My chart this week looks at one of the big questions being looked at by the UK COVID-19 Inquiry: why did the UK experience one of the highest death rates in the developed world?
My chart for ICAEW this week is on the coronavirus pandemic and how, according to World Health Organisation (WHO) data as summarised by Our World in Data’s Covid-19 Data Explorer, the UK suffered one of the highest death rates in the developed world.
According to the official statistics, there were 3,421 deaths per million population attributed to COVID-19 in the UK between 1 January 2020 and 2 November 2023. This compares with 603 deaths per million in Japan, 893 in Australia, 1,395 in Canada, 1,848 in Ireland, 2,099 in Germany, 2,599 in France, 3,259 in Italy, 3,365 in the US and 3,635 in Greece.
Not shown in the chart are the total number of cumulative deaths attributed to COVID-19 (ie before dividing by the population) of 74,694 in Japan, 23,289 in Australia, 53,297 in Canada, 9,281 in Ireland, 174,979 in Germany, 167,985 in France, 192,406 in Italy, 1.14m in the USA, 230,974 in the UK, and 37,738 in Greece.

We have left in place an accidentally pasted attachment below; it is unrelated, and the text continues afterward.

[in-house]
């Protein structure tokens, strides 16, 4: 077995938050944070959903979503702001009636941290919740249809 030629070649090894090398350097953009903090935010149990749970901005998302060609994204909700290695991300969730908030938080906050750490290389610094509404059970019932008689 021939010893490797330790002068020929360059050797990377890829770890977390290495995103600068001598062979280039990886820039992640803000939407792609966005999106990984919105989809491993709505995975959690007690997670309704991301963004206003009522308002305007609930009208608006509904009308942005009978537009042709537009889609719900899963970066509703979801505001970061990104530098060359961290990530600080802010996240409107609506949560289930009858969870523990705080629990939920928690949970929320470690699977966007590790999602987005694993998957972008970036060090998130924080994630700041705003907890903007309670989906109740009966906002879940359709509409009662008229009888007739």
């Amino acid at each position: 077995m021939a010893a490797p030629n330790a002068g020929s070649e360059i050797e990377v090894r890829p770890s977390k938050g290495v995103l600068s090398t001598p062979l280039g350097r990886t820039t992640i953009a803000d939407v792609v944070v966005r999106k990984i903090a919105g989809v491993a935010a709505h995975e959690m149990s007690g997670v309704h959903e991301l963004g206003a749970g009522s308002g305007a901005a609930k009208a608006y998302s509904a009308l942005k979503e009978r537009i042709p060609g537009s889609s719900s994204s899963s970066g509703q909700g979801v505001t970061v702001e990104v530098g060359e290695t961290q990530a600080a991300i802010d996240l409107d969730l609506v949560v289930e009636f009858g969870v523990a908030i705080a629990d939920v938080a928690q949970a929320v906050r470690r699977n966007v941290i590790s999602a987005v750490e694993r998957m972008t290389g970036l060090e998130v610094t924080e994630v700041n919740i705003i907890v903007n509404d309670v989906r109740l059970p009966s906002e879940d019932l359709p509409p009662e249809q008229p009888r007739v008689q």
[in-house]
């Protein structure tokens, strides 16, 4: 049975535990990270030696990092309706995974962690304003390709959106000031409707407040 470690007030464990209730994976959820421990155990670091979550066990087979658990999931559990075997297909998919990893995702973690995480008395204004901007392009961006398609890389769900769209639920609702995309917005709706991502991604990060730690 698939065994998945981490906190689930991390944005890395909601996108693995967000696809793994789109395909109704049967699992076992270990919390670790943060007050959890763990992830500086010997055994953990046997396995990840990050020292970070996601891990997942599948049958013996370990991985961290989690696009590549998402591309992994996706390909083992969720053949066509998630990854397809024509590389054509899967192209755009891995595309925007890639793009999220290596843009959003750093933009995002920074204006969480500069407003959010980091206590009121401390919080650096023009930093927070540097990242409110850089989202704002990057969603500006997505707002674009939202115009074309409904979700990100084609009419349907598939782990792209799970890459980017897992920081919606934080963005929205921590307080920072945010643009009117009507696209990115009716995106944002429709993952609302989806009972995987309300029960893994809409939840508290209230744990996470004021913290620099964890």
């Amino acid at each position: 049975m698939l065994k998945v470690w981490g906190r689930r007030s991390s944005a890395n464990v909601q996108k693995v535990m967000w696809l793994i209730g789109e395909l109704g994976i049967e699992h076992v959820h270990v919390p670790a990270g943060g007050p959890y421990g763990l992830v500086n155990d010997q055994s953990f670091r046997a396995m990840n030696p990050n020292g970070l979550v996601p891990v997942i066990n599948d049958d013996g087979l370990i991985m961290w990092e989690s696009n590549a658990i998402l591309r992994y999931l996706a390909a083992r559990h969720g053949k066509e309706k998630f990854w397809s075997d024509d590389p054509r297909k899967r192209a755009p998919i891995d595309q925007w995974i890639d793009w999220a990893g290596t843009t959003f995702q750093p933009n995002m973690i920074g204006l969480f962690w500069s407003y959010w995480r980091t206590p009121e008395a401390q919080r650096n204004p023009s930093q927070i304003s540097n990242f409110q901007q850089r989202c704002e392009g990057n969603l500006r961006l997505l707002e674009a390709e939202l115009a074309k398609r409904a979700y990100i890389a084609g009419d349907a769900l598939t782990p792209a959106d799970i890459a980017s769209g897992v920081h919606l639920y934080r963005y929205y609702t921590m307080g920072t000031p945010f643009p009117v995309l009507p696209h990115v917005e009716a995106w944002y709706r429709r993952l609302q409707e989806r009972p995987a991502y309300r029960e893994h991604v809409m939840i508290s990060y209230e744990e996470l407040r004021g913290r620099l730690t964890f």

Both Our World In Data and the WHO give warnings about the data, especially given difficulties in identifying which deaths were caused by the coronavirus (especially in 2020 before testing was widely available), whether deaths are recorded when they happened or when they were reported, and differences in how countries attribute deaths to causes.
Despite those factors, these statistics give an overall impression of how badly the coronavirus affected different countries, especially when combined with other data, such as excess mortality (also not shown in the chart). According to Our World In Data, the cumulative difference between total deaths reported from all causes and projected deaths (based on an extrapolation from the years prior to the pandemic) changes the rankings for the countries in our chart, improving the UK’s position to an extent with the US has more excess deaths proportionately than the UK, and Italy more than Greece. Australia has the lowest level of excess deaths for these countries, below Japan, while France is between Canada and Ireland.
The chart also illustrates the deaths per million of population by year, highlighting how for the UK this was 1,382 in 2020, 1,237 in 2021, 583 in 2022, and 219 in 2023, up to 2 November 2023.
The UK COVID-19 Inquiry is looking at much more than the number of deaths as it considers how coronavirus affected all of us over the past few years, how people were affected, including short- and long-term impacts on health and how people died, as well as the impact on the economy and our lives more generally of COVID-19 – and the UK Government’s response to it.